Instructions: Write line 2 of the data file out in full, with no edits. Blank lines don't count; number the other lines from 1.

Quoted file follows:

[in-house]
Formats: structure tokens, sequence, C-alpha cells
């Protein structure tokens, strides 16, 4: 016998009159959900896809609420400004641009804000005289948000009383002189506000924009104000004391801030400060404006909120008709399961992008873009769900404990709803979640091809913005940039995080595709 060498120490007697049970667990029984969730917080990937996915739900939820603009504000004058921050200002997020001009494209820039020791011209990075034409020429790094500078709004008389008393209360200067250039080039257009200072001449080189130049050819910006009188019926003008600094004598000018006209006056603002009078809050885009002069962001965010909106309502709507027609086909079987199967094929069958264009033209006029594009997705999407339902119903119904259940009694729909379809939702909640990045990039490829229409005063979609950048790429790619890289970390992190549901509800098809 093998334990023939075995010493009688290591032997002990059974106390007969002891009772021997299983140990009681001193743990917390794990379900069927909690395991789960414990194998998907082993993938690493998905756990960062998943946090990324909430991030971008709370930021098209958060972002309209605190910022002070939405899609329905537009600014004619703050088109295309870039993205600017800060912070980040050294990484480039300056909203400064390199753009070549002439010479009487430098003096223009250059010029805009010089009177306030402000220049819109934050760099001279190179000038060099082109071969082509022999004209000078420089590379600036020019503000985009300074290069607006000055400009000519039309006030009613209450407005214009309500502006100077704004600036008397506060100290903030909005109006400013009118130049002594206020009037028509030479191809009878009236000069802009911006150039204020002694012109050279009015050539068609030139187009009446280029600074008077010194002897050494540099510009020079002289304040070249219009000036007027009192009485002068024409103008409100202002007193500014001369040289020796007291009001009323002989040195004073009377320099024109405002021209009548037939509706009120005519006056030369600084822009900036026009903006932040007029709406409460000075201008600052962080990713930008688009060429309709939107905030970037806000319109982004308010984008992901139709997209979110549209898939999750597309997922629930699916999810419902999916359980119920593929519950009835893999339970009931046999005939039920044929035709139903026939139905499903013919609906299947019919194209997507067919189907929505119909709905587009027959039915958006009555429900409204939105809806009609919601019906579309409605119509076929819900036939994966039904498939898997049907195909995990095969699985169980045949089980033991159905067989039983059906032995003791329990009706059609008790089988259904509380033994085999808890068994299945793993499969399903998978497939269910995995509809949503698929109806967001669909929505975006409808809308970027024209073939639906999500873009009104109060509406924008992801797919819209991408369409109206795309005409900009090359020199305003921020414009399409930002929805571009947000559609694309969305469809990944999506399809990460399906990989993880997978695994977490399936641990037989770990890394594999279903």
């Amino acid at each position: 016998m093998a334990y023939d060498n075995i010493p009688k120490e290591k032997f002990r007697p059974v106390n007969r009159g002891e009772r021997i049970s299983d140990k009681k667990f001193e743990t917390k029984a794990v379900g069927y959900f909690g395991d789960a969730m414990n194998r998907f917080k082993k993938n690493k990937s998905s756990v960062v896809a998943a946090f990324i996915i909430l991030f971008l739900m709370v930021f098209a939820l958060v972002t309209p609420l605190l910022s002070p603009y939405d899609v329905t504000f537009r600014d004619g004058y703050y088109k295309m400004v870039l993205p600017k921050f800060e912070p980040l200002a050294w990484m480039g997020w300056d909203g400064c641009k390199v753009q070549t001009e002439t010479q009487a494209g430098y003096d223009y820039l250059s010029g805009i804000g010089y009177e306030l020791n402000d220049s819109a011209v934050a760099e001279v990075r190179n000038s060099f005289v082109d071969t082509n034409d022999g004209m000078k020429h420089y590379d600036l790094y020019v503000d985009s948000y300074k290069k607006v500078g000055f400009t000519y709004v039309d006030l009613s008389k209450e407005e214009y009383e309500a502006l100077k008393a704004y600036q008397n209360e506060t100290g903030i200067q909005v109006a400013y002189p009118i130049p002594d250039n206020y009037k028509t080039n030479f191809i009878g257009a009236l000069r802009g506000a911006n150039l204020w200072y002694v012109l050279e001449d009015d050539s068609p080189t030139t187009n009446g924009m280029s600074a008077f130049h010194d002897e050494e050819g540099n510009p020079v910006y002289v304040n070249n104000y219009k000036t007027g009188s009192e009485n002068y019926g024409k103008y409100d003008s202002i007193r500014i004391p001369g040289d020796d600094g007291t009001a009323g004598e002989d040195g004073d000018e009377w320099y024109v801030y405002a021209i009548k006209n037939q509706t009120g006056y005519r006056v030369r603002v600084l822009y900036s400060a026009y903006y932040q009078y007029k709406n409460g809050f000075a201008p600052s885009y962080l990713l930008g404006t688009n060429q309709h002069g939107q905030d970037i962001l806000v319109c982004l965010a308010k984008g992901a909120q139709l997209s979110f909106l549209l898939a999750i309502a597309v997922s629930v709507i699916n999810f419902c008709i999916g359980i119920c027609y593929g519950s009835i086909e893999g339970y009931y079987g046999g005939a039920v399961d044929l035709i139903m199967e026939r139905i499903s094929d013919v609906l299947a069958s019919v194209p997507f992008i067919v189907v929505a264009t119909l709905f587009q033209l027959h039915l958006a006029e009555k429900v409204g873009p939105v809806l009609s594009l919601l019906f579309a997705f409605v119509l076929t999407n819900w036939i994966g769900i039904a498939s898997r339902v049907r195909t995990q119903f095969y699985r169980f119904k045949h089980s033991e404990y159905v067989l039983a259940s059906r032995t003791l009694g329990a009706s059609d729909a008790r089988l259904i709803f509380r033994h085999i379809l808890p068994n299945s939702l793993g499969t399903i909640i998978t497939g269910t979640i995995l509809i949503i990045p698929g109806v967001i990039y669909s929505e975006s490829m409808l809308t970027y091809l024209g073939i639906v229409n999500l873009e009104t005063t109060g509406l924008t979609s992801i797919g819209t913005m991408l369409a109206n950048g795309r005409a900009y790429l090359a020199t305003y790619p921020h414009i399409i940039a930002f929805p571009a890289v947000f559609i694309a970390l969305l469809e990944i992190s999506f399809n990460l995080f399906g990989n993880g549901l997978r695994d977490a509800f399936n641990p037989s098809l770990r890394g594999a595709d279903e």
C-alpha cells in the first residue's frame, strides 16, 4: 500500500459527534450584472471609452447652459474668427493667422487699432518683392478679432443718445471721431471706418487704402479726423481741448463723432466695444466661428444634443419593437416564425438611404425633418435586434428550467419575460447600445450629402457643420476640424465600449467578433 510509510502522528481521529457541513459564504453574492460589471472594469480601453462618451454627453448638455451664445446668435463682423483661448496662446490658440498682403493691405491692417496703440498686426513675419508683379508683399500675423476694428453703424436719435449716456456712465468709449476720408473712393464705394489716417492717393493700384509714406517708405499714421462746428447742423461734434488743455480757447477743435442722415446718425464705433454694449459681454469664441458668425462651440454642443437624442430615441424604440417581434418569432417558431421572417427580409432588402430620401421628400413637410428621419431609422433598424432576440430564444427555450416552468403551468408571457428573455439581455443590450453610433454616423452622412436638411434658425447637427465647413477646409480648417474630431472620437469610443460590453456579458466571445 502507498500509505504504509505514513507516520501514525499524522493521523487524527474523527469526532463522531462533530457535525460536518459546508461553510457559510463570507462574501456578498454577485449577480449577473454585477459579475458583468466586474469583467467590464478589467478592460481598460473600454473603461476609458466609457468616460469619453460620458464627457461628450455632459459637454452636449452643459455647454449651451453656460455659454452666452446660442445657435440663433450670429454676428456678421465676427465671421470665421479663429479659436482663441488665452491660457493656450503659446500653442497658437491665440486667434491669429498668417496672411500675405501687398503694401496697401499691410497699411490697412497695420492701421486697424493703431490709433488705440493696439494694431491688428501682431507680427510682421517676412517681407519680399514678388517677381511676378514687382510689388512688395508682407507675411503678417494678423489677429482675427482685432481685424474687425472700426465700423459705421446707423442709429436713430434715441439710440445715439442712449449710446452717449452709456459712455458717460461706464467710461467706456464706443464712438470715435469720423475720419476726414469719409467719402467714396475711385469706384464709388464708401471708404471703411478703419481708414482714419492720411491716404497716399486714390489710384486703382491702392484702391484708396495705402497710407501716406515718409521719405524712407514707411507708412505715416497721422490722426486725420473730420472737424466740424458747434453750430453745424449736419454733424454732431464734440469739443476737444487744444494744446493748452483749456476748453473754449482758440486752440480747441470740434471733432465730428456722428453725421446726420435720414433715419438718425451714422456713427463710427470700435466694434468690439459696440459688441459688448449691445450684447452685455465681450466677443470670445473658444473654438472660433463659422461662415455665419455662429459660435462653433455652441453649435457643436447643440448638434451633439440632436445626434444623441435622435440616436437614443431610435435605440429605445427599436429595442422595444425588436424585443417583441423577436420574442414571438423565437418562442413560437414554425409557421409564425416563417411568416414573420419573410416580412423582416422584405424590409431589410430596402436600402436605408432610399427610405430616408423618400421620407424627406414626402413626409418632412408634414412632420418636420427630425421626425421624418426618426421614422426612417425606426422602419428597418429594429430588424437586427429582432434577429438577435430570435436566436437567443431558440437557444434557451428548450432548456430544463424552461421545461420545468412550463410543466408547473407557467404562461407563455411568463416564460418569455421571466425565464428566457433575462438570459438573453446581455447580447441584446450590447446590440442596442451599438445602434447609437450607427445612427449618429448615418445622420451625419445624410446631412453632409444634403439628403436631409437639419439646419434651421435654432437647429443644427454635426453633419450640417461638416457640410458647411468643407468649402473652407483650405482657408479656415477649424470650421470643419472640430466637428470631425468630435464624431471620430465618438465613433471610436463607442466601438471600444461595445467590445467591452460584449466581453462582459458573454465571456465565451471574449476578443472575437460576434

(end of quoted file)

Formats: structure tokens, sequence, C-alpha cells